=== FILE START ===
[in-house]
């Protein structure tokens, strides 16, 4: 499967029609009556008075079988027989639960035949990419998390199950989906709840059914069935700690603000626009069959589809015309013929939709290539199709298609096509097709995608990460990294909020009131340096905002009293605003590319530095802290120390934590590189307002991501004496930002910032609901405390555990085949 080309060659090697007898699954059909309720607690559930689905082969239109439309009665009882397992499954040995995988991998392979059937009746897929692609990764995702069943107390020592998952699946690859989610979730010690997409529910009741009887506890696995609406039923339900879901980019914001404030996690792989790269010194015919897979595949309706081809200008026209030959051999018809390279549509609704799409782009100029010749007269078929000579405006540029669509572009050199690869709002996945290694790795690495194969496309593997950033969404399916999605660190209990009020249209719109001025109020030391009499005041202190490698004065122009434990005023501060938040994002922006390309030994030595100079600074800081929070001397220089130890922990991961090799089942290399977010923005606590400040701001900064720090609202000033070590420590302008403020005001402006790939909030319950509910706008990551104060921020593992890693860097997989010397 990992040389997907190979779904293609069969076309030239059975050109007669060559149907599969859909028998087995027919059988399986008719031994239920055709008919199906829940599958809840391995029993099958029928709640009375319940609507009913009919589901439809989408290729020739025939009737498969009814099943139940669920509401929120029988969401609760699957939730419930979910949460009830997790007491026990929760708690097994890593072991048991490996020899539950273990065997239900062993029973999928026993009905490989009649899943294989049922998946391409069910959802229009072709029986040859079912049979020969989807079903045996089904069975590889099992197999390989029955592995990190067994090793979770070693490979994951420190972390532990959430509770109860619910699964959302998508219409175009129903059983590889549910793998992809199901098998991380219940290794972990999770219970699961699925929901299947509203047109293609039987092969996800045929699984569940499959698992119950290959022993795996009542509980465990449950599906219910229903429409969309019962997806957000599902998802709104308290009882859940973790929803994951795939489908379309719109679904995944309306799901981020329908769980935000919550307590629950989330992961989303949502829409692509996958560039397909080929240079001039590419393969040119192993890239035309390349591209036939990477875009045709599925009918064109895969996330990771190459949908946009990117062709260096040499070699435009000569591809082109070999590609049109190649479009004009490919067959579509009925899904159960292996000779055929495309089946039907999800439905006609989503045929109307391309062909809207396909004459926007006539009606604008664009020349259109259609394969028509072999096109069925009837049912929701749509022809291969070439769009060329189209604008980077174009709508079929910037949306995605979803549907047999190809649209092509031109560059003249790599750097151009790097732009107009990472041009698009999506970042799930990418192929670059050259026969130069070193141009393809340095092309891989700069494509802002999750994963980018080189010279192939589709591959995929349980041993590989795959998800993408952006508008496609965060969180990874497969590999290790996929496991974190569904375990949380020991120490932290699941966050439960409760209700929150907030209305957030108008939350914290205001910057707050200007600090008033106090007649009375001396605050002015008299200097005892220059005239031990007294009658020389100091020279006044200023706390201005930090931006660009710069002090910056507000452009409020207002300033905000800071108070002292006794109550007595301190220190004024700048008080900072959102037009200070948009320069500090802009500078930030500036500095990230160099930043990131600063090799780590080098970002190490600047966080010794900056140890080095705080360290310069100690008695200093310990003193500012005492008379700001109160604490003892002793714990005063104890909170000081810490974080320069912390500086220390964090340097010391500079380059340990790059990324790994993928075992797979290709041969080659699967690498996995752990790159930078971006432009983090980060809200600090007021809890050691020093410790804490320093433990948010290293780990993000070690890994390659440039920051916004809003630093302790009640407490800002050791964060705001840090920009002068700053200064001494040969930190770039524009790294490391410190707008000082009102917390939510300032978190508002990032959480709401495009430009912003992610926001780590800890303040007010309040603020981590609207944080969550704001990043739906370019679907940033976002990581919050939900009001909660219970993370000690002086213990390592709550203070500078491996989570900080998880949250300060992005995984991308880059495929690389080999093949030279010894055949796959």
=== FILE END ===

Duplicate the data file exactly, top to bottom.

[in-house]
């Protein structure tokens, strides 16, 4: 499967029609009556008075079988027989639960035949990419998390199950989906709840059914069935700690603000626009069959589809015309013929939709290539199709298609096509097709995608990460990294909020009131340096905002009293605003590319530095802290120390934590590189307002991501004496930002910032609901405390555990085949 080309060659090697007898699954059909309720607690559930689905082969239109439309009665009882397992499954040995995988991998392979059937009746897929692609990764995702069943107390020592998952699946690859989610979730010690997409529910009741009887506890696995609406039923339900879901980019914001404030996690792989790269010194015919897979595949309706081809200008026209030959051999018809390279549509609704799409782009100029010749007269078929000579405006540029669509572009050199690869709002996945290694790795690495194969496309593997950033969404399916999605660190209990009020249209719109001025109020030391009499005041202190490698004065122009434990005023501060938040994002922006390309030994030595100079600074800081929070001397220089130890922990991961090799089942290399977010923005606590400040701001900064720090609202000033070590420590302008403020005001402006790939909030319950509910706008990551104060921020593992890693860097997989010397 990992040389997907190979779904293609069969076309030239059975050109007669060559149907599969859909028998087995027919059988399986008719031994239920055709008919199906829940599958809840391995029993099958029928709640009375319940609507009913009919589901439809989408290729020739025939009737498969009814099943139940669920509401929120029988969401609760699957939730419930979910949460009830997790007491026990929760708690097994890593072991048991490996020899539950273990065997239900062993029973999928026993009905490989009649899943294989049922998946391409069910959802229009072709029986040859079912049979020969989807079903045996089904069975590889099992197999390989029955592995990190067994090793979770070693490979994951420190972390532990959430509770109860619910699964959302998508219409175009129903059983590889549910793998992809199901098998991380219940290794972990999770219970699961699925929901299947509203047109293609039987092969996800045929699984569940499959698992119950290959022993795996009542509980465990449950599906219910229903429409969309019962997806957000599902998802709104308290009882859940973790929803994951795939489908379309719109679904995944309306799901981020329908769980935000919550307590629950989330992961989303949502829409692509996958560039397909080929240079001039590419393969040119192993890239035309390349591209036939990477875009045709599925009918064109895969996330990771190459949908946009990117062709260096040499070699435009000569591809082109070999590609049109190649479009004009490919067959579509009925899904159960292996000779055929495309089946039907999800439905006609989503045929109307391309062909809207396909004459926007006539009606604008664009020349259109259609394969028509072999096109069925009837049912929701749509022809291969070439769009060329189209604008980077174009709508079929910037949306995605979803549907047999190809649209092509031109560059003249790599750097151009790097732009107009990472041009698009999506970042799930990418192929670059050259026969130069070193141009393809340095092309891989700069494509802002999750994963980018080189010279192939589709591959995929349980041993590989795959998800993408952006508008496609965060969180990874497969590999290790996929496991974190569904375990949380020991120490932290699941966050439960409760209700929150907030209305957030108008939350914290205001910057707050200007600090008033106090007649009375001396605050002015008299200097005892220059005239031990007294009658020389100091020279006044200023706390201005930090931006660009710069002090910056507000452009409020207002300033905000800071108070002292006794109550007595301190220190004024700048008080900072959102037009200070948009320069500090802009500078930030500036500095990230160099930043990131600063090799780590080098970002190490600047966080010794900056140890080095705080360290310069100690008695200093310990003193500012005492008379700001109160604490003892002793714990005063104890909170000081810490974080320069912390500086220390964090340097010391500079380059340990790059990324790994993928075992797979290709041969080659699967690498996995752990790159930078971006432009983090980060809200600090007021809890050691020093410790804490320093433990948010290293780990993000070690890994390659440039920051916004809003630093302790009640407490800002050791964060705001840090920009002068700053200064001494040969930190770039524009790294490391410190707008000082009102917390939510300032978190508002990032959480709401495009430009912003992610926001780590800890303040007010309040603020981590609207944080969550704001990043739906370019679907940033976002990581919050939900009001909660219970993370000690002086213990390592709550203070500078491996989570900080998880949250300060992005995984991308880059495929690389080999093949030279010894055949796959």